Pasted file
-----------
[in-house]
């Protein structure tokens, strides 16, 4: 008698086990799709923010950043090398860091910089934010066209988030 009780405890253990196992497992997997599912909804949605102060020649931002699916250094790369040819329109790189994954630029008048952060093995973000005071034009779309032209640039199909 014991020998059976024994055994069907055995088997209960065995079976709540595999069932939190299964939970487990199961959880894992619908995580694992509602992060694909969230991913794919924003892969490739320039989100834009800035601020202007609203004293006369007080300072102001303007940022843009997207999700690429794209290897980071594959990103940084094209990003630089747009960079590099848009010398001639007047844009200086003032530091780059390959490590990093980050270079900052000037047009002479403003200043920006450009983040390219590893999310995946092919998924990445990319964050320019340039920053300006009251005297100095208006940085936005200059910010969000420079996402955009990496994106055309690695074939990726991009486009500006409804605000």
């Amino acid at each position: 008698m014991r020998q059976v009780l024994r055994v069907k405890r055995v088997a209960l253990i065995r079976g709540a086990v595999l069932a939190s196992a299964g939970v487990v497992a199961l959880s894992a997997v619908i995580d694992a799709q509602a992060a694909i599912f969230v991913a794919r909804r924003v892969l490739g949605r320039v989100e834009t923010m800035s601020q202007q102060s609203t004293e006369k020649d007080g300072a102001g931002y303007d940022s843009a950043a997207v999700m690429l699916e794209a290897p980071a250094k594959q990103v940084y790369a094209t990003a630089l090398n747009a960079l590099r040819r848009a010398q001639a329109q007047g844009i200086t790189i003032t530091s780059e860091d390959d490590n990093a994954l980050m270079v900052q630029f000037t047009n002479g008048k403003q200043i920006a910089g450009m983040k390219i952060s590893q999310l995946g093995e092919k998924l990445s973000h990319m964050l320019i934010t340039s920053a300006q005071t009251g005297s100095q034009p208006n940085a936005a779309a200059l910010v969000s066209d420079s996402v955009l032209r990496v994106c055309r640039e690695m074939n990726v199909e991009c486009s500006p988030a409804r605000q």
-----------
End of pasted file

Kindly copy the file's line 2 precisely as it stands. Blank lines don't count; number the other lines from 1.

């Protein structure tokens, strides 16, 4: 008698086990799709923010950043090398860091910089934010066209988030 009780405890253990196992497992997997599912909804949605102060020649931002699916250094790369040819329109790189994954630029008048952060093995973000005071034009779309032209640039199909 014991020998059976024994055994069907055995088997209960065995079976709540595999069932939190299964939970487990199961959880894992619908995580694992509602992060694909969230991913794919924003892969490739320039989100834009800035601020202007609203004293006369007080300072102001303007940022843009997207999700690429794209290897980071594959990103940084094209990003630089747009960079590099848009010398001639007047844009200086003032530091780059390959490590990093980050270079900052000037047009002479403003200043920006450009983040390219590893999310995946092919998924990445990319964050320019340039920053300006009251005297100095208006940085936005200059910010969000420079996402955009990496994106055309690695074939990726991009486009500006409804605000």